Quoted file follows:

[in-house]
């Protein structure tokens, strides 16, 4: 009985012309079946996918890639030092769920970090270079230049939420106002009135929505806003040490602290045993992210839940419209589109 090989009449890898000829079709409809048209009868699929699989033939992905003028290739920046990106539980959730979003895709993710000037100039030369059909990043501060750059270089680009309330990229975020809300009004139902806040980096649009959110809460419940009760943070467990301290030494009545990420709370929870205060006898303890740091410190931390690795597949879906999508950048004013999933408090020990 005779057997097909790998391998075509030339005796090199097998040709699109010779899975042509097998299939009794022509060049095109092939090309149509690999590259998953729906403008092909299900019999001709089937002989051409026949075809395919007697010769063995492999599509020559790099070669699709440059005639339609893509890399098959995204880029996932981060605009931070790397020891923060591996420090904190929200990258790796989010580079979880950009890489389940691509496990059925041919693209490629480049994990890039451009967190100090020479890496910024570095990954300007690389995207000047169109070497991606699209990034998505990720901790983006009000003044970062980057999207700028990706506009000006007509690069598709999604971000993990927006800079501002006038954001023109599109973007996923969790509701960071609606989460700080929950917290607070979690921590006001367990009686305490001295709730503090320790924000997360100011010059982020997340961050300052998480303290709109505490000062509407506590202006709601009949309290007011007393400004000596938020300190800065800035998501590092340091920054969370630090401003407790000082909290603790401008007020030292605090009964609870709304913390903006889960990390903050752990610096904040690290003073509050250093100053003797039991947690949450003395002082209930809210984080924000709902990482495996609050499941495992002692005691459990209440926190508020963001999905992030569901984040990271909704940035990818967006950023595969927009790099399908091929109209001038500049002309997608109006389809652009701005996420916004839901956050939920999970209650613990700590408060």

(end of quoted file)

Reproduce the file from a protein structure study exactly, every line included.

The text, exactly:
[in-house]
């Protein structure tokens, strides 16, 4: 009985012309079946996918890639030092769920970090270079230049939420106002009135929505806003040490602290045993992210839940419209589109 090989009449890898000829079709409809048209009868699929699989033939992905003028290739920046990106539980959730979003895709993710000037100039030369059909990043501060750059270089680009309330990229975020809300009004139902806040980096649009959110809460419940009760943070467990301290030494009545990420709370929870205060006898303890740091410190931390690795597949879906999508950048004013999933408090020990 005779057997097909790998391998075509030339005796090199097998040709699109010779899975042509097998299939009794022509060049095109092939090309149509690999590259998953729906403008092909299900019999001709089937002989051409026949075809395919007697010769063995492999599509020559790099070669699709440059005639339609893509890399098959995204880029996932981060605009931070790397020891923060591996420090904190929200990258790796989010580079979880950009890489389940691509496990059925041919693209490629480049994990890039451009967190100090020479890496910024570095990954300007690389995207000047169109070497991606699209990034998505990720901790983006009000003044970062980057999207700028990706506009000006007509690069598709999604971000993990927006800079501002006038954001023109599109973007996923969790509701960071609606989460700080929950917290607070979690921590006001367990009686305490001295709730503090320790924000997360100011010059982020997340961050300052998480303290709109505490000062509407506590202006709601009949309290007011007393400004000596938020300190800065800035998501590092340091920054969370630090401003407790000082909290603790401008007020030292605090009964609870709304913390903006889960990390903050752990610096904040690290003073509050250093100053003797039991947690949450003395002082209930809210984080924000709902990482495996609050499941495992002692005691459990209440926190508020963001999905992030569901984040990271909704940035990818967006950023595969927009790099399908091929109209001038500049002309997608109006389809652009701005996420916004839901956050939920999970209650613990700590408060």